A group of geese is called a gaggle. There are roughly 20 species of wild geese. Domesticated geese can live anywhere from 15 to 25 years. Geese mate for life and have strong social bonds. When a goose sees its partner in trouble or suffering its heart rate rises. A female goose lays around five eggs on average, taking 28 days for them to hatch. Geese are protective and loving parents.
Geese have visual capabilities that allow them to see finer detail at further distance than humans. They can also control their eyes separately and see in the ultraviolet spectrum as well. Geese can sleep with one eye open, shutting down part of their brain for a rest while still monitoring their surroundings. The depth of their sleep depends on how open their eye is. This acts as a deterrent to predators because they look like they are awake. Geese have the ability to follow the gaze of others which gives them all kinds of information about what’s going on. It helps them spot predators, food, or just a good time.
Geese have touch receptors on their bills that are very sensitive. This is similar to our fingertips and palms. In the wild Geese eat mostly aquatic plants and seeds in fields. Our geese eat grass and food specially formulated for them. Wild geese can fly, however, this isn’t really an option for domesticated geese because of their large size and upright posture.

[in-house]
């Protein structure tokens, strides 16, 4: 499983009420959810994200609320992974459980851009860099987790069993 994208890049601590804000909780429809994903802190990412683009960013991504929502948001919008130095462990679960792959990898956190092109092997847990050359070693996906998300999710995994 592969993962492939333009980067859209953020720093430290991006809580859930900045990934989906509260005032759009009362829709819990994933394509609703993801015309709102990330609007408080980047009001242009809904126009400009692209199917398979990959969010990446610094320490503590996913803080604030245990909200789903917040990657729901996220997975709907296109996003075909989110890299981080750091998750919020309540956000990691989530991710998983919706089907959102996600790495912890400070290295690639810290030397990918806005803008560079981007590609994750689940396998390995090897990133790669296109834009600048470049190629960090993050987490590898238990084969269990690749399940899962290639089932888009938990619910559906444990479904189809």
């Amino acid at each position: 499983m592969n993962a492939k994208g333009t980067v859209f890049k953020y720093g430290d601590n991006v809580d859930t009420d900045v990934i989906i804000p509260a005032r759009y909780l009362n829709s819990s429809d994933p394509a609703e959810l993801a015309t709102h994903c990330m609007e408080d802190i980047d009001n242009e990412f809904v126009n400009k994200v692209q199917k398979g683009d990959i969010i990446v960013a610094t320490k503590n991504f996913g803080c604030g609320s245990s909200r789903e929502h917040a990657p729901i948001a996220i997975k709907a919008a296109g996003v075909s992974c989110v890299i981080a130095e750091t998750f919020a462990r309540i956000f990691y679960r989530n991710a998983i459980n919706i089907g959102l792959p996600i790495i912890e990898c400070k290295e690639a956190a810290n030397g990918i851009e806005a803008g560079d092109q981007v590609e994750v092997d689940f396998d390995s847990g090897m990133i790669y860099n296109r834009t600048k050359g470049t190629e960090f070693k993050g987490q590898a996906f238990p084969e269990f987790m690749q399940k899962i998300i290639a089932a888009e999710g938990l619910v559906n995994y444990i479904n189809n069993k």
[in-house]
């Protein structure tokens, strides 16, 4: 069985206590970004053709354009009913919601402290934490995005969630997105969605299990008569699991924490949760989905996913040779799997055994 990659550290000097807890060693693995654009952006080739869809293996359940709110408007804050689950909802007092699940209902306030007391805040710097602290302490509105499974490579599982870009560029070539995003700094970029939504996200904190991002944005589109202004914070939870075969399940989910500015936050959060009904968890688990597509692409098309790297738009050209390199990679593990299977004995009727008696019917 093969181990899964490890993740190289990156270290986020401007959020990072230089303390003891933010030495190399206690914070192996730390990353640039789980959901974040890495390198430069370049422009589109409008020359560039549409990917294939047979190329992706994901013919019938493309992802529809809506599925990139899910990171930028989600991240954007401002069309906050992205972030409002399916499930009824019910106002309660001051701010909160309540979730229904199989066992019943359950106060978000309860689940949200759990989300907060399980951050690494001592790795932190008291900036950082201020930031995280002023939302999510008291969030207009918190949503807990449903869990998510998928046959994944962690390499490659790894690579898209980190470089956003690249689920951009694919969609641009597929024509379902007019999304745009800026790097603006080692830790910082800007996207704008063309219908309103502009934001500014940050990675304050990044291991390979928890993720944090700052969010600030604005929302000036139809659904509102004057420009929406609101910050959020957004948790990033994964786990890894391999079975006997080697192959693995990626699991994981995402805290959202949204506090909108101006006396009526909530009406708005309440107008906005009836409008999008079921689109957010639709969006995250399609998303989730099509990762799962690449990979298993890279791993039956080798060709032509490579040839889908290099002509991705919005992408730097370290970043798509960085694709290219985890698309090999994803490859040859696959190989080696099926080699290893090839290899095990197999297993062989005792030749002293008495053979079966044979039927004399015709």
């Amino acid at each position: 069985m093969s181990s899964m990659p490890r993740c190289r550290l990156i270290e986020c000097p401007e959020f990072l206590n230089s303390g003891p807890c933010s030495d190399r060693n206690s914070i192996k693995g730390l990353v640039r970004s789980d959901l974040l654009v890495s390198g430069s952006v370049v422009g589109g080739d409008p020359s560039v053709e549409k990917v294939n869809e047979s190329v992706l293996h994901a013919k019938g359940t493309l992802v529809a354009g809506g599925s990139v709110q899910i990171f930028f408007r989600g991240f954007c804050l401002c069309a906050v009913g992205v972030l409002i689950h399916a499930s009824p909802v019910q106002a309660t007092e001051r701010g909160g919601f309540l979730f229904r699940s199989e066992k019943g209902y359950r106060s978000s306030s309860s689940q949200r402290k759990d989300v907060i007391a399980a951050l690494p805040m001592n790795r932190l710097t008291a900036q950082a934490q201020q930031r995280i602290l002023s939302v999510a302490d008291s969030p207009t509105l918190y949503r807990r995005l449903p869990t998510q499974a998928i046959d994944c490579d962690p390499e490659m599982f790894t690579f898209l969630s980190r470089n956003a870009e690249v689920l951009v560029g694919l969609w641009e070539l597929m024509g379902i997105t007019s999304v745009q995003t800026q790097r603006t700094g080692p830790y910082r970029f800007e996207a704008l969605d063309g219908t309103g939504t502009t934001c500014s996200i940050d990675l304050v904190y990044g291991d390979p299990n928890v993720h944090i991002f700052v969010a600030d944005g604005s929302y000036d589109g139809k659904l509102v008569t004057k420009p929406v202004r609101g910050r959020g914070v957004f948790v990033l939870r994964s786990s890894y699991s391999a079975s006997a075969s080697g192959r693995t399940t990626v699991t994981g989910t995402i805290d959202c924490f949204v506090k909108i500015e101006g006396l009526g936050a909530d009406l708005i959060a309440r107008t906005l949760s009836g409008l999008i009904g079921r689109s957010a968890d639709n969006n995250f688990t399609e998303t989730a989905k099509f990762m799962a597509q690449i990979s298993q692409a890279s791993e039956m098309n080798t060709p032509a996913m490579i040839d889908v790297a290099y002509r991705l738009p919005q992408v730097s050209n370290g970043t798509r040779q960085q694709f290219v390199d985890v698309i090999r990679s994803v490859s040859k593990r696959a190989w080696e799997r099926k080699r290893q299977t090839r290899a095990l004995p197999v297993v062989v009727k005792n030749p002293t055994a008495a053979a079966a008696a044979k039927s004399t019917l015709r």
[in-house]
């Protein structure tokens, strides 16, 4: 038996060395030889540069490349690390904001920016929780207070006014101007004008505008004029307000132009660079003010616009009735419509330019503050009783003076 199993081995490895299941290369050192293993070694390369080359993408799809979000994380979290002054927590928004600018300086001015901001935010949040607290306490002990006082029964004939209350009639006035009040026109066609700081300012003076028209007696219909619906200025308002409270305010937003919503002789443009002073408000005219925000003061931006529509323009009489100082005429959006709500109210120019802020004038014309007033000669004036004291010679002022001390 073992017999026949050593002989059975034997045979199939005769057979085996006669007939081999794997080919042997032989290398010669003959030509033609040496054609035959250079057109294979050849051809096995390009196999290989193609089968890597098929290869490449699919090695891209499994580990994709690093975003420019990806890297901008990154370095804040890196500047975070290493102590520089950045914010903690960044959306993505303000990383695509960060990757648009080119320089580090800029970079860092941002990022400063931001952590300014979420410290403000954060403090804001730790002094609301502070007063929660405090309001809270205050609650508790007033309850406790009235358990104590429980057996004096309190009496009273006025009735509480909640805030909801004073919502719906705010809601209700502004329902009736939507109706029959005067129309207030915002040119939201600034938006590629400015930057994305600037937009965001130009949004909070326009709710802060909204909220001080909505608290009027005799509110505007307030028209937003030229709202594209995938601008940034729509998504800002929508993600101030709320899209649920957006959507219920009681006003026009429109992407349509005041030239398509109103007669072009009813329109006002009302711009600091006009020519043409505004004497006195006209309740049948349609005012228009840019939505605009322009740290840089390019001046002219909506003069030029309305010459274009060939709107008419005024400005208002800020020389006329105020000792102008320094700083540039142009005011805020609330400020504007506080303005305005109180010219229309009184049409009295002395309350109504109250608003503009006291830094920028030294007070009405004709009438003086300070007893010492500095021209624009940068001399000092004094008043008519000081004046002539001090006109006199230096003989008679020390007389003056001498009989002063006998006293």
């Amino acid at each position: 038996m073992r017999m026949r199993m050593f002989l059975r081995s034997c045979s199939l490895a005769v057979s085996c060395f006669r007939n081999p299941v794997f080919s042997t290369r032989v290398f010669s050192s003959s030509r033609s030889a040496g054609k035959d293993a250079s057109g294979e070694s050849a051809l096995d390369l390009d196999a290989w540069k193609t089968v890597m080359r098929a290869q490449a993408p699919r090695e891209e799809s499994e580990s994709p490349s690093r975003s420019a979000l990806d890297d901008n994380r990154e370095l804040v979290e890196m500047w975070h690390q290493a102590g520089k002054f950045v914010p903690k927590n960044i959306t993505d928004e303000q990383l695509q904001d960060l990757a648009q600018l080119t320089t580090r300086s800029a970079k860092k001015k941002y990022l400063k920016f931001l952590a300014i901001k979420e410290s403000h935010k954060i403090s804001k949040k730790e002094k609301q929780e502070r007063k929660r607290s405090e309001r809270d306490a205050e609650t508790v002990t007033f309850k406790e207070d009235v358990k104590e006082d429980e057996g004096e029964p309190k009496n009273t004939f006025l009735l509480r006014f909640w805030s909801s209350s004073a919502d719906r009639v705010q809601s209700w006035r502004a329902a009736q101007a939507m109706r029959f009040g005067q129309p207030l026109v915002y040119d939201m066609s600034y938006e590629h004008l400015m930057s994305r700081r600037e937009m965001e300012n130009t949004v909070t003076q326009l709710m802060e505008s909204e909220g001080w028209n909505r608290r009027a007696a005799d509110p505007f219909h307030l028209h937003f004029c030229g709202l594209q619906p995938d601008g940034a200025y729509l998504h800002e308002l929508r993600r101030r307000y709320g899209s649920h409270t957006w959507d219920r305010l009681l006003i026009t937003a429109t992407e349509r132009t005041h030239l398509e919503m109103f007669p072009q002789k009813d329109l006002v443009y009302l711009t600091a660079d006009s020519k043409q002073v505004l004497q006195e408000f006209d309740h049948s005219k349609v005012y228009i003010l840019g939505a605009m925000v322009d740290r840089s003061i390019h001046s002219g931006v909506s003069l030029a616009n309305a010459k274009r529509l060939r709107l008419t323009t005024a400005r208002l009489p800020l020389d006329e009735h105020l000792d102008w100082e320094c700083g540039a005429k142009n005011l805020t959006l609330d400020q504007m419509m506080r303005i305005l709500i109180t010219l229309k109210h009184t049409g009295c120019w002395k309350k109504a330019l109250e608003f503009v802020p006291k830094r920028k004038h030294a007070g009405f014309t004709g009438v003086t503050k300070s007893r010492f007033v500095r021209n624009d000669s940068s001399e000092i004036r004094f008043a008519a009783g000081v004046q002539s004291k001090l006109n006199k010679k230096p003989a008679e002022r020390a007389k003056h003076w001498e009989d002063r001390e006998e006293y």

Reality of farm life outside the sanctuary
Geese have two types of feathers: flight feathers with a hard shaft and body feathers, that are soft with a curved shaft. Geese raised for meat and fois gras will have their feathers harvested up to 4 times in their lifetimes. Geese raised for eggs endure 5 to 15 feather harvests in their lifetimes. Usually the goose is not given any food the day before their feathers are collected. This is to avoid feces getting on the feathers. Geese are held down with their heads between a workers legs. If done incorrectly can cause injury, suffocation, and even death. When feathers are removed by force or plucked they may have blood and tissue attached. This is a painful and terrifying experience for the geese. There chests are often left raw with bleeding follicles and bruised with tissue damage. Geese raised for meat will be slaughtered when they are 8 weeks old to 24 months. Geese raised for eggs will be slaughtered when their fertility wains at 4 to 5 years of age.